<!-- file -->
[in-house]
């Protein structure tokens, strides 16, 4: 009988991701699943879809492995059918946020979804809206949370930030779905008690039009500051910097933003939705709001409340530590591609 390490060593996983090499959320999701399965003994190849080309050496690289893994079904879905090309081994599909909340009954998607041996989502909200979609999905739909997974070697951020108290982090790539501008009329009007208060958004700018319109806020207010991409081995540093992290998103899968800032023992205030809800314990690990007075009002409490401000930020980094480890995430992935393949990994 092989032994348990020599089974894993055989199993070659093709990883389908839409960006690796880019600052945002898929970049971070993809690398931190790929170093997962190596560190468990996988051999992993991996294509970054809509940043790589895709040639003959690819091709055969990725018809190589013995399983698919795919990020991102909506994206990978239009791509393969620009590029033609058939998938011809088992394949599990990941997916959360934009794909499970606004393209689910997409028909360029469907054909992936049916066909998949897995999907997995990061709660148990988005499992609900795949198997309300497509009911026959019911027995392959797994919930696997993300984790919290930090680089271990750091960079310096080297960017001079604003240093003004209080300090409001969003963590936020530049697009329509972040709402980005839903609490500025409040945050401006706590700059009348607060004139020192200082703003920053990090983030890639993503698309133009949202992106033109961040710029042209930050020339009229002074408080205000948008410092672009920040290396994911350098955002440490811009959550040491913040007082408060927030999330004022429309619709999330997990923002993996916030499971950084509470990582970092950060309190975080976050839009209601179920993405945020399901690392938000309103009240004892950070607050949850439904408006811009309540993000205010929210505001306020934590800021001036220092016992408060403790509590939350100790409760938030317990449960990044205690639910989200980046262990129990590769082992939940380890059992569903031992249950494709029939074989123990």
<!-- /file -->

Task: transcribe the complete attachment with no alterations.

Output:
[in-house]
């Protein structure tokens, strides 16, 4: 009988991701699943879809492995059918946020979804809206949370930030779905008690039009500051910097933003939705709001409340530590591609 390490060593996983090499959320999701399965003994190849080309050496690289893994079904879905090309081994599909909340009954998607041996989502909200979609999905739909997974070697951020108290982090790539501008009329009007208060958004700018319109806020207010991409081995540093992290998103899968800032023992205030809800314990690990007075009002409490401000930020980094480890995430992935393949990994 092989032994348990020599089974894993055989199993070659093709990883389908839409960006690796880019600052945002898929970049971070993809690398931190790929170093997962190596560190468990996988051999992993991996294509970054809509940043790589895709040639003959690819091709055969990725018809190589013995399983698919795919990020991102909506994206990978239009791509393969620009590029033609058939998938011809088992394949599990990941997916959360934009794909499970606004393209689910997409028909360029469907054909992936049916066909998949897995999907997995990061709660148990988005499992609900795949198997309300497509009911026959019911027995392959797994919930696997993300984790919290930090680089271990750091960079310096080297960017001079604003240093003004209080300090409001969003963590936020530049697009329509972040709402980005839903609490500025409040945050401006706590700059009348607060004139020192200082703003920053990090983030890639993503698309133009949202992106033109961040710029042209930050020339009229002074408080205000948008410092672009920040290396994911350098955002440490811009959550040491913040007082408060927030999330004022429309619709999330997990923002993996916030499971950084509470990582970092950060309190975080976050839009209601179920993405945020399901690392938000309103009240004892950070607050949850439904408006811009309540993000205010929210505001306020934590800021001036220092016992408060403790509590939350100790409760938030317990449960990044205690639910989200980046262990129990590769082992939940380890059992569903031992249950494709029939074989123990």